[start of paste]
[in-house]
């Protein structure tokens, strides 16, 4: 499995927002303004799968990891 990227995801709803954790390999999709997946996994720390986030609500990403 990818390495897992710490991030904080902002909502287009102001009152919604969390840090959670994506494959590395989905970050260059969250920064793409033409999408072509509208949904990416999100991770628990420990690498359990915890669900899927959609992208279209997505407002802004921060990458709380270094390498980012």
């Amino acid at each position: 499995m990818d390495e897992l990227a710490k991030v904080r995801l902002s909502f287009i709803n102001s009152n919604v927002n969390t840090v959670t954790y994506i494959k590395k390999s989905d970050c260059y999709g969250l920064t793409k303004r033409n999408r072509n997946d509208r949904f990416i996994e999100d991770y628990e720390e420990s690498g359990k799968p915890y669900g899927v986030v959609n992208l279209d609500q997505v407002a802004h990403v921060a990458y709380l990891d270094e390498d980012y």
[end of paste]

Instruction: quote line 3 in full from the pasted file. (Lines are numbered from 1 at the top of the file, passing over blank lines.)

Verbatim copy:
């Amino acid at each position: 499995m990818d390495e897992l990227a710490k991030v904080r995801l902002s909502f287009i709803n102001s009152n919604v927002n969390t840090v959670t954790y994506i494959k590395k390999s989905d970050c260059y999709g969250l920064t793409k303004r033409n999408r072509n997946d509208r949904f990416i996994e999100d991770y628990e720390e420990s690498g359990k799968p915890y669900g899927v986030v959609n992208l279209d609500q997505v407002a802004h990403v921060a990458y709380l990891d270094e390498d980012y």